When I was a young, budding teenager, we lived on the outskirts of town. Everything to the front of us was houses, subdivisions, and city, but behind us were trees, a farmer’s field, and further still, railroad tracks. One chilly winter evening, we received word that we had to evacuate. As it turned out, a train had derailed and spilled its contents of ammonia.
5,000 people were ordered from their homes.
We were definitely unprepared for this abrupt evacuation order, but we just as certainly couldn’t stay home. And, if my memory serves me correctly, we didn’t have too long before we had to be out. Fortunately, we had some relatives on the other side of the city that were out of town, so we were able to stay there for two days until the spill was cleaned up.
But what might have happened had we not had that familial resource across town? We had no other shelter or way to cook food. We would have been eating at McDonald’s for the next two days (which us kids would have loved), but that most certainly would have strained the family budget.
Not only that, this happened in the winter time. Up in Canada where I grew up, winters can be brutal. There was no way we could camp out in the family minivan. We were lucky we had somewhere to go.
This isn’t the kind of disaster we normally worry about. Never in my imagination would I have thought I would have to evacuate my home because a train dumped ammonia everywhere. There are other minor emergencies and disasters we might not consider. Power outages, broken water mains, locking yourself out of your home, medical emergencies, and other situations we just can’t quite comprehend ever happening to us. But, just like the train and ammonia event, we have to be prepared for anything.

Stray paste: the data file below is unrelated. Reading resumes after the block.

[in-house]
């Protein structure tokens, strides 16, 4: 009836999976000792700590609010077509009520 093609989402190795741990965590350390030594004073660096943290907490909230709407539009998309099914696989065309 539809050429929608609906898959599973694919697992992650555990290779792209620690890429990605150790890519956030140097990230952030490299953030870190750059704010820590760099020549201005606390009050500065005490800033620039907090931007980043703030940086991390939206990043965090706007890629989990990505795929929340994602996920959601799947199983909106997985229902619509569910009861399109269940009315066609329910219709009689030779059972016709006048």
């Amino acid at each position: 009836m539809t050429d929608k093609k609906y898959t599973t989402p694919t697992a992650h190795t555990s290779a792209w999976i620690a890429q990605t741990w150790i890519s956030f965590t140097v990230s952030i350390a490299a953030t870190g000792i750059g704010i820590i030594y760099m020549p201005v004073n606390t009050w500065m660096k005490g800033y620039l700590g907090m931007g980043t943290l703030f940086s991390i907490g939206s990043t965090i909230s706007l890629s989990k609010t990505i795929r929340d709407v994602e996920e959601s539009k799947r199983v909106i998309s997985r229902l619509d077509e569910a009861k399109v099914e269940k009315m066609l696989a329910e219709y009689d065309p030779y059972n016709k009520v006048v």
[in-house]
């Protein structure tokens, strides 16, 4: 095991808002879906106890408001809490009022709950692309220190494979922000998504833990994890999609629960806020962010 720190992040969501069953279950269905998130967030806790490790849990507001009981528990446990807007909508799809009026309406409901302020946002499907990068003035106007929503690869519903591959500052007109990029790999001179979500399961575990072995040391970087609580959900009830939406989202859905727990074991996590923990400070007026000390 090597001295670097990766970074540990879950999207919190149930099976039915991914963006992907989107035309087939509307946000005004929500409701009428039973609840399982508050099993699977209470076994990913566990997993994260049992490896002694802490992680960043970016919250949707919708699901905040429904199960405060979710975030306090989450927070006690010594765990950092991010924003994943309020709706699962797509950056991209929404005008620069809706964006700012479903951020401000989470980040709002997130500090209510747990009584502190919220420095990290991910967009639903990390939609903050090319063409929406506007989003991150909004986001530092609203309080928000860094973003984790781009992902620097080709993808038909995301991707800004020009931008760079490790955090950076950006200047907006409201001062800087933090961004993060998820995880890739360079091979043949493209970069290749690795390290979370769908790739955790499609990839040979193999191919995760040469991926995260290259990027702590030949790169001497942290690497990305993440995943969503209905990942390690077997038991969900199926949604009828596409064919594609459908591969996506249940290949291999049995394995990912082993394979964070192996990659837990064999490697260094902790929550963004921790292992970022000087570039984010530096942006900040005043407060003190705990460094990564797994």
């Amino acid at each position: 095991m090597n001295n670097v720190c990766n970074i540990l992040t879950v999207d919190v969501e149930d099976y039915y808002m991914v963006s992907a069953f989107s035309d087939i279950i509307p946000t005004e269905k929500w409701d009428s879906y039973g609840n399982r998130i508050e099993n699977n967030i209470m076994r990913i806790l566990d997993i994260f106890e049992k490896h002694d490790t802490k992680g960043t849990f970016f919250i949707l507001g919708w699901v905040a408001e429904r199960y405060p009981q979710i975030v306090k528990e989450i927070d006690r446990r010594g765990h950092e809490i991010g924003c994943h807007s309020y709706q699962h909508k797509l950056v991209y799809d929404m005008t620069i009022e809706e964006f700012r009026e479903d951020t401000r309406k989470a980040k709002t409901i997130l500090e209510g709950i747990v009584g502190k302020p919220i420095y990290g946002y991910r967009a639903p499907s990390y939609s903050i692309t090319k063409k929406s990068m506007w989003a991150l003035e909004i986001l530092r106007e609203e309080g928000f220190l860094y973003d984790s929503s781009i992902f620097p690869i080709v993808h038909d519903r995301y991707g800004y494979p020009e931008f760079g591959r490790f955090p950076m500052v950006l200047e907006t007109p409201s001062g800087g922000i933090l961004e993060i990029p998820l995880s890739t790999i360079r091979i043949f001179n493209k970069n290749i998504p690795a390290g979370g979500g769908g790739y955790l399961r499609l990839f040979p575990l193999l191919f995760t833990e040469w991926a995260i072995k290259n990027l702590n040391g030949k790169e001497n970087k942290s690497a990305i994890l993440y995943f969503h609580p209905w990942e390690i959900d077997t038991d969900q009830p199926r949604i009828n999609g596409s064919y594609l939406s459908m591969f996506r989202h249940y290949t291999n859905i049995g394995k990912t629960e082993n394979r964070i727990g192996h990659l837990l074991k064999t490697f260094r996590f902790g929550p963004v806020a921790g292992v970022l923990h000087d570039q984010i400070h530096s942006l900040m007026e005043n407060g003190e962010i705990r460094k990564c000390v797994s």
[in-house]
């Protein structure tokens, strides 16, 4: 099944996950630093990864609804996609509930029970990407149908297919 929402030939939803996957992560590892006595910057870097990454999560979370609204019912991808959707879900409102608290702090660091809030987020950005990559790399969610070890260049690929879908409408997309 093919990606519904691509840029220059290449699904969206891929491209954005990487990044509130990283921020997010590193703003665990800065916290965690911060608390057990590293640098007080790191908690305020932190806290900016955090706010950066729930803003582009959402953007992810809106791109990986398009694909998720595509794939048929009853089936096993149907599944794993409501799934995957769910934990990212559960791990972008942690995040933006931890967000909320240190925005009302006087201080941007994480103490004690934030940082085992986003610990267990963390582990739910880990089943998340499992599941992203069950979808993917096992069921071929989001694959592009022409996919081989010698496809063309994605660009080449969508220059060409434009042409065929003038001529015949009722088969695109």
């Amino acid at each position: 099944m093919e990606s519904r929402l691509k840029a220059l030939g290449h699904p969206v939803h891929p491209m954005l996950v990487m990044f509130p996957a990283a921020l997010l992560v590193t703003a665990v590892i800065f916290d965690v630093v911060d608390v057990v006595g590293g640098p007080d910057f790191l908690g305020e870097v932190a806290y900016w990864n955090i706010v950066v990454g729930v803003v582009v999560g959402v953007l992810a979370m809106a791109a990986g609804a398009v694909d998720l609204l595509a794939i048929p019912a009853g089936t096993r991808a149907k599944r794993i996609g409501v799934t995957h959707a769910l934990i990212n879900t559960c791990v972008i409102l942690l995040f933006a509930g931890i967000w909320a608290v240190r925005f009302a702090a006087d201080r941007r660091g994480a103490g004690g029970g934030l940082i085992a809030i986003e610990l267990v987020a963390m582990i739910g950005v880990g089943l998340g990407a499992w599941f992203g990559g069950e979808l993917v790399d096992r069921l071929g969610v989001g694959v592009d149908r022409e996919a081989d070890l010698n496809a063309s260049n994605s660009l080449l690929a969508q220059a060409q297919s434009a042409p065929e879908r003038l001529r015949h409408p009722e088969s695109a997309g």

Victoria Gazeley of Modern Homesteading suggests that if you’ve been preparing for major disasters, it’s highly likely that you have a lot of what you need for the smaller, more minor emergencies. Power outages are a more common occurrence than ammonia spills, but are you ready for one of those?
Just in case of a power outage (or other minor emergency), Gazeley recommends having a backup method for cooking food, like a Kelly Kettle. The Optimus Polaris Stove is another great alternative option for cooking when the power goes out. Alternate sources of light, power, heat, and water are also important resources to store. Check out the Government of Canada’s site for more information on preparing for power outages.
These resources are not only good for power outages, but a host of other minor emergencies as well. Remember, a huge tornado or a massive earthquake aren’t the only things that can come in and disrupt your life. While it is still important to prepare for those major disasters, take the steps necessary to ensure that you will also be prepared for minor emergencies as well. When there’s a proverbial ammonia spill, the time to prepare has ended.
How have you prepared for minor emergencies? Let us know in the comments!